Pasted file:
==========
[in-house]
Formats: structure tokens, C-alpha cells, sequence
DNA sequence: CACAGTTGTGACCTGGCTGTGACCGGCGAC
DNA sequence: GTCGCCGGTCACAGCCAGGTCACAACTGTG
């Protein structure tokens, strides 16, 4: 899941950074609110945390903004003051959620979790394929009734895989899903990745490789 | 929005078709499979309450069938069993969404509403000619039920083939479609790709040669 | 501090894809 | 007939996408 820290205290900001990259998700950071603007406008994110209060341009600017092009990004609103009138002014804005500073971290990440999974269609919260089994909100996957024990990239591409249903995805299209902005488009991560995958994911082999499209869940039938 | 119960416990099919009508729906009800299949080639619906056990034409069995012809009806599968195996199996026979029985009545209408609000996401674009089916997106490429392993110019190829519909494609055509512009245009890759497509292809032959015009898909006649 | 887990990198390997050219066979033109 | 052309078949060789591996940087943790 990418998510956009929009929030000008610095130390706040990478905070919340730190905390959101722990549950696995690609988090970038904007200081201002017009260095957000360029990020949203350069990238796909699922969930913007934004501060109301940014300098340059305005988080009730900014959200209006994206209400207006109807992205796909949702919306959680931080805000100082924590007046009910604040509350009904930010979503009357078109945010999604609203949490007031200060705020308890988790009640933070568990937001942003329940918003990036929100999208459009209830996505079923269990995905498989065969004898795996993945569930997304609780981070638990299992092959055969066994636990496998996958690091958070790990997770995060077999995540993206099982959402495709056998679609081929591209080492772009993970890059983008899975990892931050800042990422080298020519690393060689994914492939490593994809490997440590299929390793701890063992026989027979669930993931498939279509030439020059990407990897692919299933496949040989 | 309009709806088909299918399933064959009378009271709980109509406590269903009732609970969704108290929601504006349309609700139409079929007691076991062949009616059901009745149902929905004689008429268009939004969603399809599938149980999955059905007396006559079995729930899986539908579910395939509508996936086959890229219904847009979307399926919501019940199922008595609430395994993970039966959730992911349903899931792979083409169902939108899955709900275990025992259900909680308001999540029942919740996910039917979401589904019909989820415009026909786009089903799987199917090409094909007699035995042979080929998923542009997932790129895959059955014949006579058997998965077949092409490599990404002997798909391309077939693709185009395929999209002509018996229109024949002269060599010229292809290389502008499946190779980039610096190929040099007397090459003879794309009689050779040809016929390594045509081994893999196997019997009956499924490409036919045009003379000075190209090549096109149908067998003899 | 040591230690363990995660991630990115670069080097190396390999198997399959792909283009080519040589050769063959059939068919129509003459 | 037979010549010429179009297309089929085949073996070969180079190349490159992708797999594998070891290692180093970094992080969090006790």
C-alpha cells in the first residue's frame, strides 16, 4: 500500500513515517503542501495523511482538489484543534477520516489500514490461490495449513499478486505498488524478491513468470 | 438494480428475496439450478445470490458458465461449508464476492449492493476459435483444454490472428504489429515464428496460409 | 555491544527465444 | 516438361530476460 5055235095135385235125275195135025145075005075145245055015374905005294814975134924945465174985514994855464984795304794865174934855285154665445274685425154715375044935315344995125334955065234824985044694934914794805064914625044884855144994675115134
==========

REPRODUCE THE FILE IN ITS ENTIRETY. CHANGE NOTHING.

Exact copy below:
[in-house]
Formats: structure tokens, C-alpha cells, sequence
DNA sequence: CACAGTTGTGACCTGGCTGTGACCGGCGAC
DNA sequence: GTCGCCGGTCACAGCCAGGTCACAACTGTG
């Protein structure tokens, strides 16, 4: 899941950074609110945390903004003051959620979790394929009734895989899903990745490789 | 929005078709499979309450069938069993969404509403000619039920083939479609790709040669 | 501090894809 | 007939996408 820290205290900001990259998700950071603007406008994110209060341009600017092009990004609103009138002014804005500073971290990440999974269609919260089994909100996957024990990239591409249903995805299209902005488009991560995958994911082999499209869940039938 | 119960416990099919009508729906009800299949080639619906056990034409069995012809009806599968195996199996026979029985009545209408609000996401674009089916997106490429392993110019190829519909494609055509512009245009890759497509292809032959015009898909006649 | 887990990198390997050219066979033109 | 052309078949060789591996940087943790 990418998510956009929009929030000008610095130390706040990478905070919340730190905390959101722990549950696995690609988090970038904007200081201002017009260095957000360029990020949203350069990238796909699922969930913007934004501060109301940014300098340059305005988080009730900014959200209006994206209400207006109807992205796909949702919306959680931080805000100082924590007046009910604040509350009904930010979503009357078109945010999604609203949490007031200060705020308890988790009640933070568990937001942003329940918003990036929100999208459009209830996505079923269990995905498989065969004898795996993945569930997304609780981070638990299992092959055969066994636990496998996958690091958070790990997770995060077999995540993206099982959402495709056998679609081929591209080492772009993970890059983008899975990892931050800042990422080298020519690393060689994914492939490593994809490997440590299929390793701890063992026989027979669930993931498939279509030439020059990407990897692919299933496949040989 | 309009709806088909299918399933064959009378009271709980109509406590269903009732609970969704108290929601504006349309609700139409079929007691076991062949009616059901009745149902929905004689008429268009939004969603399809599938149980999955059905007396006559079995729930899986539908579910395939509508996936086959890229219904847009979307399926919501019940199922008595609430395994993970039966959730992911349903899931792979083409169902939108899955709900275990025992259900909680308001999540029942919740996910039917979401589904019909989820415009026909786009089903799987199917090409094909007699035995042979080929998923542009997932790129895959059955014949006579058997998965077949092409490599990404002997798909391309077939693709185009395929999209002509018996229109024949002269060599010229292809290389502008499946190779980039610096190929040099007397090459003879794309009689050779040809016929390594045509081994893999196997019997009956499924490409036919045009003379000075190209090549096109149908067998003899 | 040591230690363990995660991630990115670069080097190396390999198997399959792909283009080519040589050769063959059939068919129509003459 | 037979010549010429179009297309089929085949073996070969180079190349490159992708797999594998070891290692180093970094992080969090006790």
C-alpha cells in the first residue's frame, strides 16, 4: 500500500513515517503542501495523511482538489484543534477520516489500514490461490495449513499478486505498488524478491513468470 | 438494480428475496439450478445470490458458465461449508464476492449492493476459435483444454490472428504489429515464428496460409 | 555491544527465444 | 516438361530476460 5055235095135385235125275195135025145075005075145245055015374905005294814975134924945465174985514994855464984795304794865174934855285154665445274685425154715375044935315344995125334955065234824985044694934914794805064914625044884855144994675115134